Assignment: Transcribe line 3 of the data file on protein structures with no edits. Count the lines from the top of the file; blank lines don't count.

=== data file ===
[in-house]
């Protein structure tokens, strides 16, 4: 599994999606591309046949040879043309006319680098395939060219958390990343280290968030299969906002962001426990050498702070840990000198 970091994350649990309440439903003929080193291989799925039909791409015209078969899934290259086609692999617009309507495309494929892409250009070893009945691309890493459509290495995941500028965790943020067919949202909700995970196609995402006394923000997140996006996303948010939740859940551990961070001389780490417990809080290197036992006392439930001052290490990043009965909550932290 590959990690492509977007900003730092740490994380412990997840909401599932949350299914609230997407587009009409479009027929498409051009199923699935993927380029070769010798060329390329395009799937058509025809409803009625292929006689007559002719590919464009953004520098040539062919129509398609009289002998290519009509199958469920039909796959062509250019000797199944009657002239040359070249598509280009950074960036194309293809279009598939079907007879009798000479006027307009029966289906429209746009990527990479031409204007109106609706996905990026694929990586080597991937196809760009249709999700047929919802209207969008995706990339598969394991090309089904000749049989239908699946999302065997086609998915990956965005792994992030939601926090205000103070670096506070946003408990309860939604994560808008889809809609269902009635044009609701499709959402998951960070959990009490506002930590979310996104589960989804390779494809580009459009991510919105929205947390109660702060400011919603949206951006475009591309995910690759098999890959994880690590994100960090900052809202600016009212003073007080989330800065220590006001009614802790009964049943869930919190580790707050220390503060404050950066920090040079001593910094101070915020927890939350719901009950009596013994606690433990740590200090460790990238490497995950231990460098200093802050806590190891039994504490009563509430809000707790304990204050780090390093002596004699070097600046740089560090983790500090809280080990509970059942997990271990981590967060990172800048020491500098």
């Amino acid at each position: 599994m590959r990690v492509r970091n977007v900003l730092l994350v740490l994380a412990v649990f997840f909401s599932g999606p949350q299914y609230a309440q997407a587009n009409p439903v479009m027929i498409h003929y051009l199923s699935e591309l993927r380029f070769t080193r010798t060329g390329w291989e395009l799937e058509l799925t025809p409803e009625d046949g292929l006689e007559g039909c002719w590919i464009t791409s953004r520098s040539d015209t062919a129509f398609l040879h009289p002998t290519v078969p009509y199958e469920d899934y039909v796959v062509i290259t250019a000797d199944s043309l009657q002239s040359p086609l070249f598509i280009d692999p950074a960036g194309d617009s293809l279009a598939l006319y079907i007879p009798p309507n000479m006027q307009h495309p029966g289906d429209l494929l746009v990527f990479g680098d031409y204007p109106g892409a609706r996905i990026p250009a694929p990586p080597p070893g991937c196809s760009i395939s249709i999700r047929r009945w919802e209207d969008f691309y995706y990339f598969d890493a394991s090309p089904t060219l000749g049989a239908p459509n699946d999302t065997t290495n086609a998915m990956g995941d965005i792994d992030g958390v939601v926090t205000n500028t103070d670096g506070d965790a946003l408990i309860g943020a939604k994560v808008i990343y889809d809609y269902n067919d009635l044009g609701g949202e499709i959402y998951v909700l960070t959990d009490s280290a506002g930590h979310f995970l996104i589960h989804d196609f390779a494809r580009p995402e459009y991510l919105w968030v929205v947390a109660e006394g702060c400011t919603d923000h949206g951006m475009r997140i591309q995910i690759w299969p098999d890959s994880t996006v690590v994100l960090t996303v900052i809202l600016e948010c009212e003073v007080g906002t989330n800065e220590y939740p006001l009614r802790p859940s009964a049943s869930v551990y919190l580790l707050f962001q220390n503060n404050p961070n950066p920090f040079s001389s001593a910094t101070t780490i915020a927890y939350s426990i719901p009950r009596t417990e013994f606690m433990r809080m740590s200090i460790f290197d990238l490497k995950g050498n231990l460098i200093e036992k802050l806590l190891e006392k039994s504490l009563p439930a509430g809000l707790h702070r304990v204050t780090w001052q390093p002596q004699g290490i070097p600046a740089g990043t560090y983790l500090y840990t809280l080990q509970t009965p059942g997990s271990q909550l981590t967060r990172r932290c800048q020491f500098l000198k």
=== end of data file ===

């Amino acid at each position: 599994m590959r990690v492509r970091n977007v900003l730092l994350v740490l994380a412990v649990f997840f909401s599932g999606p949350q299914y609230a309440q997407a587009n009409p439903v479009m027929i498409h003929y051009l199923s699935e591309l993927r380029f070769t080193r010798t060329g390329w291989e395009l799937e058509l799925t025809p409803e009625d046949g292929l006689e007559g039909c002719w590919i464009t791409s953004r520098s040539d015209t062919a129509f398609l040879h009289p002998t290519v078969p009509y199958e469920d899934y039909v796959v062509i290259t250019a000797d199944s043309l009657q002239s040359p086609l070249f598509i280009d692999p950074a960036g194309d617009s293809l279009a598939l006319y079907i007879p009798p309507n000479m006027q307009h495309p029966g289906d429209l494929l746009v990527f990479g680098d031409y204007p109106g892409a609706r996905i990026p250009a694929p990586p080597p070893g991937c196809s760009i395939s249709i999700r047929r009945w919802e209207d969008f691309y995706y990339f598969d890493a394991s090309p089904t060219l000749g049989a239908p459509n699946d999302t065997t290495n086609a998915m990956g995941d965005i792994d992030g958390v939601v926090t205000n500028t103070d670096g506070d965790a946003l408990i309860g943020a939604k994560v808008i990343y889809d809609y269902n067919d009635l044009g609701g949202e499709i959402y998951v909700l960070t959990d009490s280290a506002g930590h979310f995970l996104i589960h989804d196609f390779a494809r580009p995402e459009y991510l919105w968030v929205v947390a109660e006394g702060c400011t919603d923000h949206g951006m475009r997140i591309q995910i690759w299969p098999d890959s994880t996006v690590v994100l960090t996303v900052i809202l600016e948010c009212e003073v007080g906002t989330n800065e220590y939740p006001l009614r802790p859940s009964a049943s869930v551990y919190l580790l707050f962001q220390n503060n404050p961070n950066p920090f040079s001389s001593a910094t101070t780490i915020a927890y939350s426990i719901p009950r009596t417990e013994f606690m433990r809080m740590s200090i460790f290197d990238l490497k995950g050498n231990l460098i200093e036992k802050l806590l190891e006392k039994s504490l009563p439930a509430g809000l707790h702070r304990v204050t780090w001052q390093p002596q004699g290490i070097p600046a740089g990043t560090y983790l500090y840990t809280l080990q509970t009965p059942g997990s271990q909550l981590t967060r990172r932290c800048q020491f500098l000198k």